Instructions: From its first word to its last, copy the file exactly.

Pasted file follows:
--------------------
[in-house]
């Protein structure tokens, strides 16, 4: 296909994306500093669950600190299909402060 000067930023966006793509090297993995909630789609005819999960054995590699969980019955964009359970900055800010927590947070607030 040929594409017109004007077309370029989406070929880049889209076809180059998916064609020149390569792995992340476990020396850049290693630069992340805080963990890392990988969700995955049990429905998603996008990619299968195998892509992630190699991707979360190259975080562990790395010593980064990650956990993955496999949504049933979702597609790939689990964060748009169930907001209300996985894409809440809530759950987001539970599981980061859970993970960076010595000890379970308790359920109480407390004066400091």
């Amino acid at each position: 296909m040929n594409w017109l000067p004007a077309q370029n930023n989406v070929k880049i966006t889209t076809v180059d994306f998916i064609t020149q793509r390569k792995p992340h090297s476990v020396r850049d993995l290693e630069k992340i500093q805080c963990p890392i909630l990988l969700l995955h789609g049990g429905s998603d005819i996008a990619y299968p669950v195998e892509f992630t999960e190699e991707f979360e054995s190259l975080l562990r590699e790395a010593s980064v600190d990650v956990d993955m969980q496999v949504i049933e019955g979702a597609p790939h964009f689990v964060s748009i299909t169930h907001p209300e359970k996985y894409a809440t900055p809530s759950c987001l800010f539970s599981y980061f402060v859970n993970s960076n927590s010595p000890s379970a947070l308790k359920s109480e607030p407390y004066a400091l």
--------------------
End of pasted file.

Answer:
[in-house]
């Protein structure tokens, strides 16, 4: 296909994306500093669950600190299909402060 000067930023966006793509090297993995909630789609005819999960054995590699969980019955964009359970900055800010927590947070607030 040929594409017109004007077309370029989406070929880049889209076809180059998916064609020149390569792995992340476990020396850049290693630069992340805080963990890392990988969700995955049990429905998603996008990619299968195998892509992630190699991707979360190259975080562990790395010593980064990650956990993955496999949504049933979702597609790939689990964060748009169930907001209300996985894409809440809530759950987001539970599981980061859970993970960076010595000890379970308790359920109480407390004066400091």
């Amino acid at each position: 296909m040929n594409w017109l000067p004007a077309q370029n930023n989406v070929k880049i966006t889209t076809v180059d994306f998916i064609t020149q793509r390569k792995p992340h090297s476990v020396r850049d993995l290693e630069k992340i500093q805080c963990p890392i909630l990988l969700l995955h789609g049990g429905s998603d005819i996008a990619y299968p669950v195998e892509f992630t999960e190699e991707f979360e054995s190259l975080l562990r590699e790395a010593s980064v600190d990650v956990d993955m969980q496999v949504i049933e019955g979702a597609p790939h964009f689990v964060s748009i299909t169930h907001p209300e359970k996985y894409a809440t900055p809530s759950c987001l800010f539970s599981y980061f402060v859970n993970s960076n927590s010595p000890s379970a947070l308790k359920s109480e607030p407390y004066a400091l």